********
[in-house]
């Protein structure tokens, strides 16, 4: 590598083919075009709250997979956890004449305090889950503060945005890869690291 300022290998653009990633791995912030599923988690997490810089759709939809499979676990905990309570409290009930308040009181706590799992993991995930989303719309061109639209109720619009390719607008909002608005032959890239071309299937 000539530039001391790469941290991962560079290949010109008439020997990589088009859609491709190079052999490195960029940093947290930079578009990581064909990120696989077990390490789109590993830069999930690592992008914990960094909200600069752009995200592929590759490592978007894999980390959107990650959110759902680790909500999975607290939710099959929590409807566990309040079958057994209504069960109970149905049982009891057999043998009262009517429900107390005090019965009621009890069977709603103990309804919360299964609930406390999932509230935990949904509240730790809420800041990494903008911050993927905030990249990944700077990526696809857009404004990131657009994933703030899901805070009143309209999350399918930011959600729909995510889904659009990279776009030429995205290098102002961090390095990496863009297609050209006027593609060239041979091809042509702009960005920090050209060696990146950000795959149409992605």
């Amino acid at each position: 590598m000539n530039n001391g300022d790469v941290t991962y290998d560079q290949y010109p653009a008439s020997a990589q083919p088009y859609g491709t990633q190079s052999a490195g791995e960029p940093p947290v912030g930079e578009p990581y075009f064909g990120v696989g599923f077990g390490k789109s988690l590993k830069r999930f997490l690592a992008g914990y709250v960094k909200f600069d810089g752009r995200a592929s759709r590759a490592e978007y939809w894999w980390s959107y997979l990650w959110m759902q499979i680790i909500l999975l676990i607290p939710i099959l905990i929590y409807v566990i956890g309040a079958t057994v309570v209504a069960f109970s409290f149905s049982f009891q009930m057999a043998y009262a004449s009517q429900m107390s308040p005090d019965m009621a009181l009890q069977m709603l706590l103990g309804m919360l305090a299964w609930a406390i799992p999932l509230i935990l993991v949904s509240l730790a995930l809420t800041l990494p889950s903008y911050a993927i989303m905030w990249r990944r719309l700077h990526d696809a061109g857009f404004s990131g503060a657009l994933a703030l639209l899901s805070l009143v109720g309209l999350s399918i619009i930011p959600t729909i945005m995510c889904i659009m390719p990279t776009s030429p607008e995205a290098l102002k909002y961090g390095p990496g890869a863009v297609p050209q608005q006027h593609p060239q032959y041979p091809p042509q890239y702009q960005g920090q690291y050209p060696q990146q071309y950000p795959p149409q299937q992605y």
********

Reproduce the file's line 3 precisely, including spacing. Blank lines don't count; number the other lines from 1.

């Amino acid at each position: 590598m000539n530039n001391g300022d790469v941290t991962y290998d560079q290949y010109p653009a008439s020997a990589q083919p088009y859609g491709t990633q190079s052999a490195g791995e960029p940093p947290v912030g930079e578009p990581y075009f064909g990120v696989g599923f077990g390490k789109s988690l590993k830069r999930f997490l690592a992008g914990y709250v960094k909200f600069d810089g752009r995200a592929s759709r590759a490592e978007y939809w894999w980390s959107y997979l990650w959110m759902q499979i680790i909500l999975l676990i607290p939710i099959l905990i929590y409807v566990i956890g309040a079958t057994v309570v209504a069960f109970s409290f149905s049982f009891q009930m057999a043998y009262a004449s009517q429900m107390s308040p005090d019965m009621a009181l009890q069977m709603l706590l103990g309804m919360l305090a299964w609930a406390i799992p999932l509230i935990l993991v949904s509240l730790a995930l809420t800041l990494p889950s903008y911050a993927i989303m905030w990249r990944r719309l700077h990526d696809a061109g857009f404004s990131g503060a657009l994933a703030l639209l899901s805070l009143v109720g309209l999350s399918i619009i930011p959600t729909i945005m995510c889904i659009m390719p990279t776009s030429p607008e995205a290098l102002k909002y961090g390095p990496g890869a863009v297609p050209q608005q006027h593609p060239q032959y041979p091809p042509q890239y702009q960005g920090q690291y050209p060696q990146q071309y950000p795959p149409q299937q992605y």